Elijah Anderson is an American sociologist. He is the Sterling Professor of Sociology at Yale University, where he teaches and directs the Urban Ethnography Project. Anderson is one of the nation’s leading urban ethnographers and cultural theorists. He received his B.A. from Indiana University, his M.A. from the University of Chicago and his Ph.D. from Northwestern University, where he was mentored by Howard S. Becker.
Before he joined the Yale faculty in July 2007, Anderson served for many years as the Charles and William L. Day Distinguished Professor of the Social Sciences and Professor of Sociology at the University of Pennsylvania, with a secondary appointment in the Wharton School; in 2008, he was accorded the Charles and William L. Day Distinguished Professor Emeritus of the Social Sciences at the University of Pennsylvania.
Previously, he worked as an assistant professor of Sociology at Swarthmore College (1973–1975). In 1975, he joined the University of Pennsylvania faculty where he rose to associate professor in 1981, and to full professor in 1988. He was appointed to the Max and Heidi Berry Term Chair in the Social Sciences in 1989, to the Charles and William L. Day Professorship in 1991, and then to Distinguished Professor in 2001. He has also served as Visiting Professor at Swarthmore College, Princeton University, and Ecole des Etudes Hautes en Science Sociales in Paris, France.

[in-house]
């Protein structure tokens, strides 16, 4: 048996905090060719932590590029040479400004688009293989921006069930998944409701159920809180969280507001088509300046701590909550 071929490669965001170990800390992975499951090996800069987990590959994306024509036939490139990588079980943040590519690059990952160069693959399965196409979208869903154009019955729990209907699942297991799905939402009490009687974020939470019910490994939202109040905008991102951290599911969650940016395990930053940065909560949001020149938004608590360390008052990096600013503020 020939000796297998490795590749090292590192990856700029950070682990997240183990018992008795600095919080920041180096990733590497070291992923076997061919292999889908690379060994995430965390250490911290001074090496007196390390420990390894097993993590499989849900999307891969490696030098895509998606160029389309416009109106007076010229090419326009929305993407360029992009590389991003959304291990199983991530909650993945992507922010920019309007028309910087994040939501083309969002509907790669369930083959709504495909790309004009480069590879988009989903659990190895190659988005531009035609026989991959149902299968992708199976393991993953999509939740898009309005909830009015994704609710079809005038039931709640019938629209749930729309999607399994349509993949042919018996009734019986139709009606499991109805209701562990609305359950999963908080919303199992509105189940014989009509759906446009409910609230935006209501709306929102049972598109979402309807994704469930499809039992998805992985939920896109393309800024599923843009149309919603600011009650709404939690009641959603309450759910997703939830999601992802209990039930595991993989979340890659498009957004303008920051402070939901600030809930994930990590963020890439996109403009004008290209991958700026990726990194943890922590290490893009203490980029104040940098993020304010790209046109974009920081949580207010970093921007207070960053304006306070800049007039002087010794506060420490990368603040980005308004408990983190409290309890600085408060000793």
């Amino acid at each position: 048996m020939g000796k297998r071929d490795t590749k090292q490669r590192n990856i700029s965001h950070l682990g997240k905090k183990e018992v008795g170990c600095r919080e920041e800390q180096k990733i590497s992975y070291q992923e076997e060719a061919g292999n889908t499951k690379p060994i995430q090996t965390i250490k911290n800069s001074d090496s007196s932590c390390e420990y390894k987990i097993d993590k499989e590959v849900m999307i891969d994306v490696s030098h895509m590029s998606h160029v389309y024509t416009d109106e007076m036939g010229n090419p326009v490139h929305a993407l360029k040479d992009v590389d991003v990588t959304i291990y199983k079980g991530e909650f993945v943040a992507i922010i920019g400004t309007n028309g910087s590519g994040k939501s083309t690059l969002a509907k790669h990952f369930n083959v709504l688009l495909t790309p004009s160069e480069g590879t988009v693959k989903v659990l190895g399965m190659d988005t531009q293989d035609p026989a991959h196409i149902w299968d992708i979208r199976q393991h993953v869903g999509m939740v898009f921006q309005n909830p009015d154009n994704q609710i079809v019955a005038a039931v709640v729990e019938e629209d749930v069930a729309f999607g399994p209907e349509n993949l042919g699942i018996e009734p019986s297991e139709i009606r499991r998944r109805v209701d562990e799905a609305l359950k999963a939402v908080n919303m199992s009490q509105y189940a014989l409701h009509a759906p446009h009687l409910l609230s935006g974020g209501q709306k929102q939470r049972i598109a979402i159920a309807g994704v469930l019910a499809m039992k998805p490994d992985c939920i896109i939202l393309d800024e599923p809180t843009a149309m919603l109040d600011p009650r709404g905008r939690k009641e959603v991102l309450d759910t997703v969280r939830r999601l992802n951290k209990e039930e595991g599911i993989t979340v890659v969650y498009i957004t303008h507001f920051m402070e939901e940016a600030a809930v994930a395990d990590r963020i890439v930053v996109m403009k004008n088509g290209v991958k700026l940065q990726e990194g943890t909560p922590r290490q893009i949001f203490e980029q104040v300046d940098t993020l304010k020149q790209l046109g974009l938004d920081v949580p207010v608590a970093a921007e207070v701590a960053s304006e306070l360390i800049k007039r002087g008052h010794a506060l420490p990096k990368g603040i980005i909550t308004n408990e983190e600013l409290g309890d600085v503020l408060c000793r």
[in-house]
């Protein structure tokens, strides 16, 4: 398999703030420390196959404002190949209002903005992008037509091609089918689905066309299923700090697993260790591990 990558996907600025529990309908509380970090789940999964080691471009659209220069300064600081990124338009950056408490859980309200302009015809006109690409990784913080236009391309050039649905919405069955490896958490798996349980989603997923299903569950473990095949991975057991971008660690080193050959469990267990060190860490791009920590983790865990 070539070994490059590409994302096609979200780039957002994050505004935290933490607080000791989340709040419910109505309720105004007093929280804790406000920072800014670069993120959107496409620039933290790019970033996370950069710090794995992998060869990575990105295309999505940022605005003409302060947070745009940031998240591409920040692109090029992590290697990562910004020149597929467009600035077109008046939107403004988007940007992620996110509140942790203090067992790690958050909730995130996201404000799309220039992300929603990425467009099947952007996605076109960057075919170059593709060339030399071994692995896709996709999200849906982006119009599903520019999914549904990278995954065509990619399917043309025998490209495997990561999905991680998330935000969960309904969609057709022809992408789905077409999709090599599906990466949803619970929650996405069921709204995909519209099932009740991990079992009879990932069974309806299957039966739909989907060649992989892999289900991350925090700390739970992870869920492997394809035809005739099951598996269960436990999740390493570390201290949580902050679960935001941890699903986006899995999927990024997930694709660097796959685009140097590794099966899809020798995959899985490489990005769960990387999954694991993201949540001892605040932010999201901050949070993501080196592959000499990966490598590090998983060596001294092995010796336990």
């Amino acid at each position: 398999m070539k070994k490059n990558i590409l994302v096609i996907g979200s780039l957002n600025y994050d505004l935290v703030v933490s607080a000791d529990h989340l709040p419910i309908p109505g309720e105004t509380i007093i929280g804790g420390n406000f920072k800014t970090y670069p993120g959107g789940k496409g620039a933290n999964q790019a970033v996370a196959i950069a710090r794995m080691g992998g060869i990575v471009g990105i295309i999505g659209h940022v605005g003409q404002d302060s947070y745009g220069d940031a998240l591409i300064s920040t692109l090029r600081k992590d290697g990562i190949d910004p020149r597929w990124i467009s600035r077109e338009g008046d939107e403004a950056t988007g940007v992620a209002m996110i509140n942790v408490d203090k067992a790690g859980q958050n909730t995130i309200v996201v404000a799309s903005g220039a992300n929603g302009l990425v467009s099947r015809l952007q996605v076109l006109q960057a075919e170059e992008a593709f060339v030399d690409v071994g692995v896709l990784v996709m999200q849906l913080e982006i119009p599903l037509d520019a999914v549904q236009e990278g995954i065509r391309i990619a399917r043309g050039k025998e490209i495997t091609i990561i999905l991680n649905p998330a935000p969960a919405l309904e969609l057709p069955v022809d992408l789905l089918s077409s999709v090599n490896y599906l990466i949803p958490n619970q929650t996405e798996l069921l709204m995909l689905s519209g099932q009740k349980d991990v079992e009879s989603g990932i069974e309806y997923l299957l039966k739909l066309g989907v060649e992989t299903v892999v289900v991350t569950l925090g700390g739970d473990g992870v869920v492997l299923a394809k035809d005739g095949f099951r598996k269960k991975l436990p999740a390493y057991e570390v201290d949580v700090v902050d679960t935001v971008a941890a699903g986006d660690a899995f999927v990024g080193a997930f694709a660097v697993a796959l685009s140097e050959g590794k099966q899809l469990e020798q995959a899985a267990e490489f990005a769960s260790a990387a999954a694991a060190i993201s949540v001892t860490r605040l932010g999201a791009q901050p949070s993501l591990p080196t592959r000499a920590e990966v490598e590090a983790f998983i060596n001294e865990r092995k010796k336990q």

Anderson has written and edited numerous books, book chapters, articles, and scholarly reports on race in American cities. His most prominent works include Code of the Street: Decency, Violence, and the Moral Life of the Inner City (1999, W. W. Norton), winner of the 2000 Komarovsky Award from the Eastern Sociological Society, Streetwise: Race, Class, and Change in an Urban Community (1990, University of Chicago), winner of the American Sociological Association’s Robert E. Park Award for the best published book in the area of Urban Sociology, and the classic sociological work, A Place on the Corner: A Study of Black Street Corner Men (1978, University of Chicago). In 2008, he edited Against the Wall: Poor, Young, Black, and Male (University of Pennsylvania), which is based on a national conference, “Poor, Young, Black, and Male: A Case for National Action?” which he organized at the University of Pennsylvania in 2006. His most recent work is The Cosmopolitan Canopy: Race and Civility in Everyday Life (2011, W.W. Norton).